2006 proved to be an intense year for law related to work-place disabilities. While federal regulations remained relatively stagnant, California disability law became more strict, focused, and powerful. The chasm between federal and California disability law began with the implementation of the California Fair Employment Housing Act (FEHA). Despite the often conflicting news reports pertaining to changes in disability law, legal disputes in 2006 helped clarify the regulations established under FEHA.
Under current federal law, a more lax interpretation of “disabled” has been established, as the person must be substantially mentally or physically limited in one or more major life activities. A substantial limitation makes the achievement of the activity “more difficult.” California law, on the other hand, considers one disabled if they possess a mental or physical condition that in any way limits one or more of their major life activities. California provides for a much wider spectrum of activities that qualify as “major life activities.” Such activities include working, as well as social, mental, and physical activities.
Federal law references a broad class of jobs in defining “major life activities.” For example, if an employee endures a work-related back injury, federal law would outline a series of related jobs that interfere with the back injury such as lifting, turning, or standing for long periods of time. Finally, under FEHA, a person can be “disabled” even if only limited in carrying out a single job. This strict labor law is due to the fact that California considers the “potential effect” of a disability, rather than just the “actual effect.” Examples of disabilities that are recognized in California but not federal law include: hepatitis, multiple sclerosis, heart disease, HIV/AIDS, seizure disorders, and epilepsy.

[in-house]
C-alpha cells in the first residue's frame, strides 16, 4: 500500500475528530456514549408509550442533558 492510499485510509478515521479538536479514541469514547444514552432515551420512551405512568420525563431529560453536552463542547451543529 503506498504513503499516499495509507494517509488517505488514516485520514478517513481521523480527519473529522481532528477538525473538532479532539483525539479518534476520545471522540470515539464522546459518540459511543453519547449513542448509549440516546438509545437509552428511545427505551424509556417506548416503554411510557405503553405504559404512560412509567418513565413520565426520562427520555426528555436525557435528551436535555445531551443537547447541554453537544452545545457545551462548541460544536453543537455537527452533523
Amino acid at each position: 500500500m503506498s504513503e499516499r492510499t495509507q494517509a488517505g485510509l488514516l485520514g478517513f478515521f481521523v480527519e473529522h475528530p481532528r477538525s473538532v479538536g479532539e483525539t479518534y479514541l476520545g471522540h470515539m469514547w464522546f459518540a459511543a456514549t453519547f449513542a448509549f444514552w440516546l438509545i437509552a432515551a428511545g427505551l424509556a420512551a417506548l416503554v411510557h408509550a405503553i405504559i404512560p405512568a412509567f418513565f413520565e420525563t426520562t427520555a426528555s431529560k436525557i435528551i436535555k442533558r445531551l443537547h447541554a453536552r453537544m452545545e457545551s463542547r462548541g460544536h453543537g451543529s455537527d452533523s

With that said, California employers have a stronger obligation to provide legally disabled employees with protection and attention. Once a disability does cause an employee’s task to become more difficult, California employers should first attempt to make reasonable accommodations. These accommodations must reflect whether the employee is inhibited from performing essential or nonessential job duties. Under FEHA, if an employee is unable to carry out duties essential to their job and modification of duties is not a viable alternative, the employee may be terminated. However, it should be noted that courts carefully look for any viable or possible alternatives when presented with disability-related cases. For example, termination would be a necessary result if modifying the disabled employee’s task or tasks would pose a risk to another employee.
If, however, a reasonable alternative does exist, it is recommended that the employer carefully document the nature of the disability in an initial meeting and how it inhibits the employee from carrying out his/her daily tasks. During this meeting, the disability’s effects on essential versus non-essential job tasks should be outlined. Thirdly, develop protocols to attempt to create a reasonable accommodation for the disabled employee. This might lead to modification of the employee’s designated tasks. Finally, meet again with the employee to discuss alternatives. Again, the above activities should be carefully documented.
For any questions or comments regarding this Labor Law Update please contact attorney Michael Daly of the Daly Law Firm at (619) 525-7000 or firstname.lastname@example.org.